Finance Ministers and Central Bank Governors from the G20 group of nations met in Buenos Aries, Argentina, 19 -20 March 2018. G20 represents 85% of global economic output and 75% of international trade with their remit being to achieve global financial stability.
The agenda, published in advance of the meeting, referred to crypto assets about financial stability, tax evasion, and financing illegal activities. Some elements of the crypto community welcome additional legislation as they feel it is holding back wider adoption of crypto technology across the globe. Others think that the decentralized structure of blockchain shouldn’t be regulated by the G20 or any other world superpower.
The price of Bitcoin has fallen steadily in recent weeks, and markets were worried that tighter control of cryptocurrencies would add to the downward pressure. It’s probably inevitable, at some point, that legislation will be introduced globally to reduce tax evasion and money laundering, but at present, the whole crypto market represents less than 1% of global GDP. As cryptocurrency trade grows in the coming years, it’s likely to come under ever closer scrutiny by the G20.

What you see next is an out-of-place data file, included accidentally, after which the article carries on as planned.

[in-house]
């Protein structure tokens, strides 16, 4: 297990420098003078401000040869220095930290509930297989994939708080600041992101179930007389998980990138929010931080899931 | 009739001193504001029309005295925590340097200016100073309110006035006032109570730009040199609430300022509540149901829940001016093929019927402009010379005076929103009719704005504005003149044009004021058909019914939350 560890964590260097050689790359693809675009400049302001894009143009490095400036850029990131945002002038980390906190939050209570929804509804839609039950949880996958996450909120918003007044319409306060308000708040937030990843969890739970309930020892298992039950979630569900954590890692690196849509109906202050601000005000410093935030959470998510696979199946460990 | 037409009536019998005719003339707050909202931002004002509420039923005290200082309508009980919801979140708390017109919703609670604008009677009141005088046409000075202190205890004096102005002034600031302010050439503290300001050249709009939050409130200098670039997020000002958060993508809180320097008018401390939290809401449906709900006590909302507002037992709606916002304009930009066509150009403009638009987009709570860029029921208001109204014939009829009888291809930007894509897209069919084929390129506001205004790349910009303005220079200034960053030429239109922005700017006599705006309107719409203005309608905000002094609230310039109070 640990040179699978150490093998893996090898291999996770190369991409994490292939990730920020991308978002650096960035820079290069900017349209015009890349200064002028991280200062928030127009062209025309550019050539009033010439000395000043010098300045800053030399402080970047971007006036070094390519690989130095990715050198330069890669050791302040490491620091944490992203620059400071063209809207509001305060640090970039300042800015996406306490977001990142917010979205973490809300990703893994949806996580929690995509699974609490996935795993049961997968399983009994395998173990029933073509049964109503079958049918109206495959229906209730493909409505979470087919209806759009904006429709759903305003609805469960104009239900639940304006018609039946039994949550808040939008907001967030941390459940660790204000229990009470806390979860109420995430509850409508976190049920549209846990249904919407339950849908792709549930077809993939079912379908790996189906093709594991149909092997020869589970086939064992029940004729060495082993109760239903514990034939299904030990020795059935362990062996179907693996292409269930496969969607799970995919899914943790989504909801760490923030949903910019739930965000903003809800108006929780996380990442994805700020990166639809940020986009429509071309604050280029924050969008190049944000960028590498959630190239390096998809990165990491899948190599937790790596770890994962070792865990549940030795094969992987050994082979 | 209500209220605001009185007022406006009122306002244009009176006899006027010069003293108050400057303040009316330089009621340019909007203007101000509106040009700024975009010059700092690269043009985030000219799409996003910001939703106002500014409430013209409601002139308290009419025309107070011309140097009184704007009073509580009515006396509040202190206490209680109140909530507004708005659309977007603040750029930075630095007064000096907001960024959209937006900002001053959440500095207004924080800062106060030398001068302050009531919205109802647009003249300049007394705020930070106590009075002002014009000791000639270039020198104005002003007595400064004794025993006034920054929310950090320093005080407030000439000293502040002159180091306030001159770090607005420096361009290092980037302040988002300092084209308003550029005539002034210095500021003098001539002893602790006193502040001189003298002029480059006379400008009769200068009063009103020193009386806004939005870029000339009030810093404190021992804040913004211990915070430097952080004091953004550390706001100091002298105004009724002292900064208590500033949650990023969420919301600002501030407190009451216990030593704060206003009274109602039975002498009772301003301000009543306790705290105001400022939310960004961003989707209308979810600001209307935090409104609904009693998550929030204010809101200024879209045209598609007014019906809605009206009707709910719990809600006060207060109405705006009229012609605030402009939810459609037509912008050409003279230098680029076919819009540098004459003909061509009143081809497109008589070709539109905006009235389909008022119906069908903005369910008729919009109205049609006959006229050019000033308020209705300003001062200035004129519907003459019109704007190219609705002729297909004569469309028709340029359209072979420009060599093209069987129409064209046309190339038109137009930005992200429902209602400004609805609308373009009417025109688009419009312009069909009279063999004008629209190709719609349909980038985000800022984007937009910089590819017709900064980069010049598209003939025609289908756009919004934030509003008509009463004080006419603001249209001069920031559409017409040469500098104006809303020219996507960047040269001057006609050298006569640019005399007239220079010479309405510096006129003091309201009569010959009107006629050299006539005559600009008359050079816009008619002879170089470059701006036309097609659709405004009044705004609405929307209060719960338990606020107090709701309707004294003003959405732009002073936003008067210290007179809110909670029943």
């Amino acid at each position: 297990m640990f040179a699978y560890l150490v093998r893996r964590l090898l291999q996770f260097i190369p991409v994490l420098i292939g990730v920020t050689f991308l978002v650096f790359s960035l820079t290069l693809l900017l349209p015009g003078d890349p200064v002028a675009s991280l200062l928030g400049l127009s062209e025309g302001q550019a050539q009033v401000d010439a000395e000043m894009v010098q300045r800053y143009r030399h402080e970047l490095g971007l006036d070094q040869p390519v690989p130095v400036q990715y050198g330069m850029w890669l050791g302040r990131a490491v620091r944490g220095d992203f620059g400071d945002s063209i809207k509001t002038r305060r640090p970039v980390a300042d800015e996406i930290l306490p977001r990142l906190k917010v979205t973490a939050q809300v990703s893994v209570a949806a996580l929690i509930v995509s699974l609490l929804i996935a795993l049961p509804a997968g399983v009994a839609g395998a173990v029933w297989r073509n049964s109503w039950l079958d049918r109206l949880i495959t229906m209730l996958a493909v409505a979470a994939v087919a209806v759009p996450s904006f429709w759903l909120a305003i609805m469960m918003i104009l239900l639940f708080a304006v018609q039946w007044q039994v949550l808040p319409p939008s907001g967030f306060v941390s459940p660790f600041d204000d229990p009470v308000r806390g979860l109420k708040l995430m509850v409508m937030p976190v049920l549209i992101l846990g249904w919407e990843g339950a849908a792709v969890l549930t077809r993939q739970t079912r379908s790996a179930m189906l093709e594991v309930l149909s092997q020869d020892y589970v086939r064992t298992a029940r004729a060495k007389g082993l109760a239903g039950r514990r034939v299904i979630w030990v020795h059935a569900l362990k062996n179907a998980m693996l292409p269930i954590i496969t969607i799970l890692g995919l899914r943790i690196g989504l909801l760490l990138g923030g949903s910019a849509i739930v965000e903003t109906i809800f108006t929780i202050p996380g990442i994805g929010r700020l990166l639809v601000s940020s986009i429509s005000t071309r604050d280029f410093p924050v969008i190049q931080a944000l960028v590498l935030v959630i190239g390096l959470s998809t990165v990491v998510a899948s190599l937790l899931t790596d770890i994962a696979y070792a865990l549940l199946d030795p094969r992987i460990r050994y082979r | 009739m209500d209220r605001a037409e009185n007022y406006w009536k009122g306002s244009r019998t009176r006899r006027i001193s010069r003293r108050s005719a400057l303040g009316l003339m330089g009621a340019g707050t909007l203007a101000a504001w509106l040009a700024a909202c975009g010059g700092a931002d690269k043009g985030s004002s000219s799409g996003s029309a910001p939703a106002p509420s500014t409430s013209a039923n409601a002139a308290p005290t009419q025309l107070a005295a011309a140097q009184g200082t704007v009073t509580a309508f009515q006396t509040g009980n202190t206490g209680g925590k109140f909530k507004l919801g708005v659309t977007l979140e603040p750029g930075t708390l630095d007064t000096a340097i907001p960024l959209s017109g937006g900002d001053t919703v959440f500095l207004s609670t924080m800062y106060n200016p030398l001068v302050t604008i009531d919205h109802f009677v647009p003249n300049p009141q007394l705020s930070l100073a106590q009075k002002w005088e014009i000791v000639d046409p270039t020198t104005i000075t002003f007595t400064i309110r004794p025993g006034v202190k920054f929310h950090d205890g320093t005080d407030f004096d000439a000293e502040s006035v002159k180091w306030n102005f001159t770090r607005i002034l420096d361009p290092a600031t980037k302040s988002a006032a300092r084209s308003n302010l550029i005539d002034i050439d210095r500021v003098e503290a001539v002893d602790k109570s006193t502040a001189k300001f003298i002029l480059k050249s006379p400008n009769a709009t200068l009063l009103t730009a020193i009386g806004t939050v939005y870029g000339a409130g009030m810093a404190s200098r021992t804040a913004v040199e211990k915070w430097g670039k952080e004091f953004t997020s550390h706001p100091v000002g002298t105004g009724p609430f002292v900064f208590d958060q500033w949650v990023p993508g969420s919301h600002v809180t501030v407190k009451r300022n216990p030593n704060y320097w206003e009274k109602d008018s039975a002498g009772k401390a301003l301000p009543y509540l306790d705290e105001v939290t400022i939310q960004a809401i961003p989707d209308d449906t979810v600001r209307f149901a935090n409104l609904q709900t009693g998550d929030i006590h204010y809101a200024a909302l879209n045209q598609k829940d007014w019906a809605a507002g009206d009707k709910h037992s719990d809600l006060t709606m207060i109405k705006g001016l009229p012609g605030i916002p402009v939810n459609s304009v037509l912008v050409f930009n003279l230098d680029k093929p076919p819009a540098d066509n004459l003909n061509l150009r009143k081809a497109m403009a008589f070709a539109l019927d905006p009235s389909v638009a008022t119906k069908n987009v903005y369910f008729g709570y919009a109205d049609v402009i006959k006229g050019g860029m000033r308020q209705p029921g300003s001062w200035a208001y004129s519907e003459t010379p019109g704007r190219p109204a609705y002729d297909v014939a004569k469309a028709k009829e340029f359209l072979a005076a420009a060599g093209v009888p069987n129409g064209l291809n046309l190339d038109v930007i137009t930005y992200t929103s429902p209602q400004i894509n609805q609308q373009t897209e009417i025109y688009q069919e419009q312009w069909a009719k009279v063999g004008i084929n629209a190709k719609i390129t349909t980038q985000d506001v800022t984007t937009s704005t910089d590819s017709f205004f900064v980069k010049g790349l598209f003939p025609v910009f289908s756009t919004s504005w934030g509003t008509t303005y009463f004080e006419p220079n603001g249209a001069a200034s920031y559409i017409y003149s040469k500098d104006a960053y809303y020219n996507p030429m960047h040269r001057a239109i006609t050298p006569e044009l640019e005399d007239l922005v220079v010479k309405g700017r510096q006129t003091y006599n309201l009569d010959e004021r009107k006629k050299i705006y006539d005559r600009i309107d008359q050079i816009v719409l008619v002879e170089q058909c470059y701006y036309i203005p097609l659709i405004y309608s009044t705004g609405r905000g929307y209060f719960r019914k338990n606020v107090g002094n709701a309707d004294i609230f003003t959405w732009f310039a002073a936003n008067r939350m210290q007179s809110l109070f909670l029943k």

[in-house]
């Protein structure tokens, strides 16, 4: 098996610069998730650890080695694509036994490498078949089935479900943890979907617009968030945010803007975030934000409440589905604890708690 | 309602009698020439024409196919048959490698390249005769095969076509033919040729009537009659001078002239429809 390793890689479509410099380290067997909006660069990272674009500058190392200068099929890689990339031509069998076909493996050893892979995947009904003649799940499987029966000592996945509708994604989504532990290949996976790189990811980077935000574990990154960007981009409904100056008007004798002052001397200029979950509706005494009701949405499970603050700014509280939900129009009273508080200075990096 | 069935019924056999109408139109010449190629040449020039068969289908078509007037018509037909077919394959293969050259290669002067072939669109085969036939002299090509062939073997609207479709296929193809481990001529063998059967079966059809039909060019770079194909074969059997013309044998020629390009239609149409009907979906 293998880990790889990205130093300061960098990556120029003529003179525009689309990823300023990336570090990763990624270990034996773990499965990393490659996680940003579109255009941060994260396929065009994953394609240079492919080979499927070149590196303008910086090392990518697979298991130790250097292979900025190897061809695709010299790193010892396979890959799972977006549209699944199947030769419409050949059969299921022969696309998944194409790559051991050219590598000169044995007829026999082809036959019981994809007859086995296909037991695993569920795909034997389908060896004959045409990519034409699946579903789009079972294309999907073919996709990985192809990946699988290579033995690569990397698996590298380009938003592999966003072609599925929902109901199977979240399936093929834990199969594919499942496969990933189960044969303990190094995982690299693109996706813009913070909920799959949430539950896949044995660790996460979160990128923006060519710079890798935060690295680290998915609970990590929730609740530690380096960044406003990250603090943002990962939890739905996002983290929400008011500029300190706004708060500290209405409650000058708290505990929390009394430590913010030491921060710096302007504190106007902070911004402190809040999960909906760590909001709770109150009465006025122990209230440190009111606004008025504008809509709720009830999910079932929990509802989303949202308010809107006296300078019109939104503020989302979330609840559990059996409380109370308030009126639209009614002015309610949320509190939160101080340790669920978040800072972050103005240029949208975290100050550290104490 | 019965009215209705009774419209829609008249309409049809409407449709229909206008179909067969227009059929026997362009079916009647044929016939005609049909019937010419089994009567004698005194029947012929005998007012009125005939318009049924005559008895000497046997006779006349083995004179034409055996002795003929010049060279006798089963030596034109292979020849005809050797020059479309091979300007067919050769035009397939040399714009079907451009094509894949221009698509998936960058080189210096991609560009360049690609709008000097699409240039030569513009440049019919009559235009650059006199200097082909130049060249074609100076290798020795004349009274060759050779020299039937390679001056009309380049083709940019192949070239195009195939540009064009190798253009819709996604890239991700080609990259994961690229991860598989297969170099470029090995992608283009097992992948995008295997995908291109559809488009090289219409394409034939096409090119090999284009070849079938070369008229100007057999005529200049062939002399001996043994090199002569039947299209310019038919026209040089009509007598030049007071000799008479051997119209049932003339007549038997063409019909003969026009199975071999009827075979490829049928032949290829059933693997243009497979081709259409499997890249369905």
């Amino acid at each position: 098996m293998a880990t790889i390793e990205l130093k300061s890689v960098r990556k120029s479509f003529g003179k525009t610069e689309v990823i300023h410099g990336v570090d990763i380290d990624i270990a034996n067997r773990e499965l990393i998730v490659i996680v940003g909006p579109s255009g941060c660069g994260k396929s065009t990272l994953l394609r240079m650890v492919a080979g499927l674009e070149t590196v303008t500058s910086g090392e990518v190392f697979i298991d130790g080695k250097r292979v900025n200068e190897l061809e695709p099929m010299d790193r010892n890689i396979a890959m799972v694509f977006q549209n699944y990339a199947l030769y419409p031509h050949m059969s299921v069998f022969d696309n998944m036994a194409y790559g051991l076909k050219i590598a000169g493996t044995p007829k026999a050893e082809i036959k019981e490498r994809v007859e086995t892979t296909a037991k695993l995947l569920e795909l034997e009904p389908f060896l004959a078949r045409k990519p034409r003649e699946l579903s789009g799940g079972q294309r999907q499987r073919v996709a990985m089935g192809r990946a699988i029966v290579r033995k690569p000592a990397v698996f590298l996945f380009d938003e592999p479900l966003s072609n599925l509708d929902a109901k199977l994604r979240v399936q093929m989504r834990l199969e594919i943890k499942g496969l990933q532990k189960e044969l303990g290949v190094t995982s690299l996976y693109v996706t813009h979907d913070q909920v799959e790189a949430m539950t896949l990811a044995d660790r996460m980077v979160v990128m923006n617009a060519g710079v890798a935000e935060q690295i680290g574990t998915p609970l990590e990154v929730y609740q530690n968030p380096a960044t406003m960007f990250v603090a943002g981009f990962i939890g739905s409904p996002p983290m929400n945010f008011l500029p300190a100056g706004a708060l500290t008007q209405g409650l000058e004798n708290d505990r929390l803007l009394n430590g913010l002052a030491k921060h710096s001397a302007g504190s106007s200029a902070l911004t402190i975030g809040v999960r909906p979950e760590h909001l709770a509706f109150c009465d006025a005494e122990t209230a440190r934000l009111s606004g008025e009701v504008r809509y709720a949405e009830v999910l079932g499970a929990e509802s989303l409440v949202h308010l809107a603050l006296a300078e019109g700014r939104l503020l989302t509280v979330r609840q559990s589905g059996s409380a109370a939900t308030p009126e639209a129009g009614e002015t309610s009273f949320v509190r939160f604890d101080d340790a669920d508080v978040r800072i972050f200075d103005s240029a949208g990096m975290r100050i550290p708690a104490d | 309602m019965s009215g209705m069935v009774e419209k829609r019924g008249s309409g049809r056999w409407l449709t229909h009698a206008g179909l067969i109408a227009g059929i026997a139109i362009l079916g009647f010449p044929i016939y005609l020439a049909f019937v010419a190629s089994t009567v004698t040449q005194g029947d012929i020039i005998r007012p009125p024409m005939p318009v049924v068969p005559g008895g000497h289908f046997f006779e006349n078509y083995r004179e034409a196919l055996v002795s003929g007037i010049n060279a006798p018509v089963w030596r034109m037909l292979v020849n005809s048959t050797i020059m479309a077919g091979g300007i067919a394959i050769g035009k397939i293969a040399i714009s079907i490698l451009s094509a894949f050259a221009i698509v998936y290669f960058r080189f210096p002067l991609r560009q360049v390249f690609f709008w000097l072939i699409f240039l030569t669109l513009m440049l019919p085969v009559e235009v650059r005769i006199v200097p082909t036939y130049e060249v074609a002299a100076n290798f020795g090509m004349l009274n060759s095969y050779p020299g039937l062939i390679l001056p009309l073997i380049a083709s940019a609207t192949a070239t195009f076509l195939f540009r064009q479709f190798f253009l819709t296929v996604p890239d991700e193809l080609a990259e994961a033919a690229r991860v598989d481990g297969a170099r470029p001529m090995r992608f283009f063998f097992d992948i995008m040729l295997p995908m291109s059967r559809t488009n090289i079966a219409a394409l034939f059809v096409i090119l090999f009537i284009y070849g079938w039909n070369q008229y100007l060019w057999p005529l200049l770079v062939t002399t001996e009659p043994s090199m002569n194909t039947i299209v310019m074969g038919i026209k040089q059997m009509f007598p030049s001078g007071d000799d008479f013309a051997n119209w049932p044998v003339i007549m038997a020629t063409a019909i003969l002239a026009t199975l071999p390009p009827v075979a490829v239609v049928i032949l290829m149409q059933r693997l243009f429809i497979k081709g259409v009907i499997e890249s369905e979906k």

Tax evasion and money laundering existed before cryptocurrencies, and they will continue at some level no matter how much legislation is introduced.
Early reports from Reuters indicate the G20 Finance Ministers will be looking to review existing legislation rather than introducing new controls targeted explicitly at crypto assets. Some G20 members were calling for additional regulation, but the Financial Stability Board (FSB) has quashed them for now.
News of the decision from Argentina saw Bitcoin move up from $7,400 to $8,300 with some altcoins seeing even more significant percentage gains. Some of the G20 member states like China and the USA have already taken steps to protect potential investors from the risks of investing in start-up businesses in the blockchain sector. China has blocked all worldwide websites from promoting ICOs in their country. The U.S. SEC considers most ICOs to be the issue of securities, so most ICOs don’t risk accepting participants from the USA.
G20 will not find it easy to compel all members to take a similar stance since some countries have a much more relaxed approach towards ICOs and other aspects of cryptocurrencies.
Financial analyst, smartphone app designer, technical writer, and crypto enthusiast. Blockchain verified graduate of MOOC 9, DFIN-511: Introduction to Digital Currencies, run by the University of Nicosia.